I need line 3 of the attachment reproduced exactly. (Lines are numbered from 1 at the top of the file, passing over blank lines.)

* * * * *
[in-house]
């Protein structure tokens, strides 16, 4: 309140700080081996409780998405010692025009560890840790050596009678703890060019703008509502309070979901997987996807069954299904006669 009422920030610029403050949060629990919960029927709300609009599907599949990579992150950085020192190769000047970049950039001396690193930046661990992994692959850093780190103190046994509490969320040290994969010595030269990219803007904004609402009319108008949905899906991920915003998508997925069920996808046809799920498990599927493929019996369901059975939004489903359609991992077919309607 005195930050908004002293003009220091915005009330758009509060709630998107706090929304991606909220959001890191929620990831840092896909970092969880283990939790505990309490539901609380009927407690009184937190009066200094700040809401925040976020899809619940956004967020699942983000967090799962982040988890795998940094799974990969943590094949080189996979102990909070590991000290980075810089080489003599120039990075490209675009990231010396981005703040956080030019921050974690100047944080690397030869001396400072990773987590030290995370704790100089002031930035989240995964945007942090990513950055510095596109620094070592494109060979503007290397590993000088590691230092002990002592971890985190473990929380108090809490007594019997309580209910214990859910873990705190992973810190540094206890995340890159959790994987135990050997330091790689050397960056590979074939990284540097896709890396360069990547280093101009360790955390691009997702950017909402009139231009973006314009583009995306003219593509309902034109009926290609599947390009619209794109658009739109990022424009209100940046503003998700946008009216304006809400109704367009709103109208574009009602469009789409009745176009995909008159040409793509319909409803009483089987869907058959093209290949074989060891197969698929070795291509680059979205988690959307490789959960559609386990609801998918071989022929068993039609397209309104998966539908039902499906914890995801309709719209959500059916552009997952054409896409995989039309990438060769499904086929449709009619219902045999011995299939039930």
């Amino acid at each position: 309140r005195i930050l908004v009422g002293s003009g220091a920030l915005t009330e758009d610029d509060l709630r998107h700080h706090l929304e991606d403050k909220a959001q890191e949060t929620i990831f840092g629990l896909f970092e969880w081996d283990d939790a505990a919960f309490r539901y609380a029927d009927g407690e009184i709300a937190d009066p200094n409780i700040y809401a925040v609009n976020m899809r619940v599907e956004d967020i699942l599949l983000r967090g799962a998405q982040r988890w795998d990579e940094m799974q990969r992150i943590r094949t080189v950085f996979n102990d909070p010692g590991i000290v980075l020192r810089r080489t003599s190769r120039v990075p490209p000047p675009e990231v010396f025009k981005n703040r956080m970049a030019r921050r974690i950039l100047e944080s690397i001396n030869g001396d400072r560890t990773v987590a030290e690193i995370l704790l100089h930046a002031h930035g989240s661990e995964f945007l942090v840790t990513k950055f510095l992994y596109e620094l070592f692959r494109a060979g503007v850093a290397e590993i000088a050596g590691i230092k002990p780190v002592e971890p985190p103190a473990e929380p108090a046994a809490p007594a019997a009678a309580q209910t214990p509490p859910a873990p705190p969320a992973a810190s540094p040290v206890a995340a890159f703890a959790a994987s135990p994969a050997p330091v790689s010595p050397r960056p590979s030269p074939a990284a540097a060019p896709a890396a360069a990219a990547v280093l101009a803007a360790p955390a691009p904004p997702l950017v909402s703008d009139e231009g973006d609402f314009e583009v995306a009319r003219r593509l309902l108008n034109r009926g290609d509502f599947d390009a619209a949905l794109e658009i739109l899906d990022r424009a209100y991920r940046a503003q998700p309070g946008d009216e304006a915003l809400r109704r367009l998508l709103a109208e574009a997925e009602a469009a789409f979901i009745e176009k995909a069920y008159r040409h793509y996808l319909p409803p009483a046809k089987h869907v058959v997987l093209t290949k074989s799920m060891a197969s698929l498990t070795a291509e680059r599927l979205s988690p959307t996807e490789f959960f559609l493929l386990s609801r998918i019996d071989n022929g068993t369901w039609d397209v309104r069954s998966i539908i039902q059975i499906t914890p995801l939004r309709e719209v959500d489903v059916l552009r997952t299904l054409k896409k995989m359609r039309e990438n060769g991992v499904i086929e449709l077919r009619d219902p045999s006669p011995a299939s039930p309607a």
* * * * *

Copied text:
């Amino acid at each position: 309140r005195i930050l908004v009422g002293s003009g220091a920030l915005t009330e758009d610029d509060l709630r998107h700080h706090l929304e991606d403050k909220a959001q890191e949060t929620i990831f840092g629990l896909f970092e969880w081996d283990d939790a505990a919960f309490r539901y609380a029927d009927g407690e009184i709300a937190d009066p200094n409780i700040y809401a925040v609009n976020m899809r619940v599907e956004d967020i699942l599949l983000r967090g799962a998405q982040r988890w795998d990579e940094m799974q990969r992150i943590r094949t080189v950085f996979n102990d909070p010692g590991i000290v980075l020192r810089r080489t003599s190769r120039v990075p490209p000047p675009e990231v010396f025009k981005n703040r956080m970049a030019r921050r974690i950039l100047e944080s690397i001396n030869g001396d400072r560890t990773v987590a030290e690193i995370l704790l100089h930046a002031h930035g989240s661990e995964f945007l942090v840790t990513k950055f510095l992994y596109e620094l070592f692959r494109a060979g503007v850093a290397e590993i000088a050596g590691i230092k002990p780190v002592e971890p985190p103190a473990e929380p108090a046994a809490p007594a019997a009678a309580q209910t214990p509490p859910a873990p705190p969320a992973a810190s540094p040290v206890a995340a890159f703890a959790a994987s135990p994969a050997p330091v790689s010595p050397r960056p590979s030269p074939a990284a540097a060019p896709a890396a360069a990219a990547v280093l101009a803007a360790p955390a691009p904004p997702l950017v909402s703008d009139e231009g973006d609402f314009e583009v995306a009319r003219r593509l309902l108008n034109r009926g290609d509502f599947d390009a619209a949905l794109e658009i739109l899906d990022r424009a209100y991920r940046a503003q998700p309070g946008d009216e304006a915003l809400r109704r367009l998508l709103a109208e574009a997925e009602a469009a789409f979901i009745e176009k995909a069920y008159r040409h793509y996808l319909p409803p009483a046809k089987h869907v058959v997987l093209t290949k074989s799920m060891a197969s698929l498990t070795a291509e680059r599927l979205s988690p959307t996807e490789f959960f559609l493929l386990s609801r998918i019996d071989n022929g068993t369901w039609d397209v309104r069954s998966i539908i039902q059975i499906t914890p995801l939004r309709e719209v959500d489903v059916l552009r997952t299904l054409k896409k995989m359609r039309e990438n060769g991992v499904i086929e449709l077919r009619d219902p045999s006669p011995a299939s039930p309607a």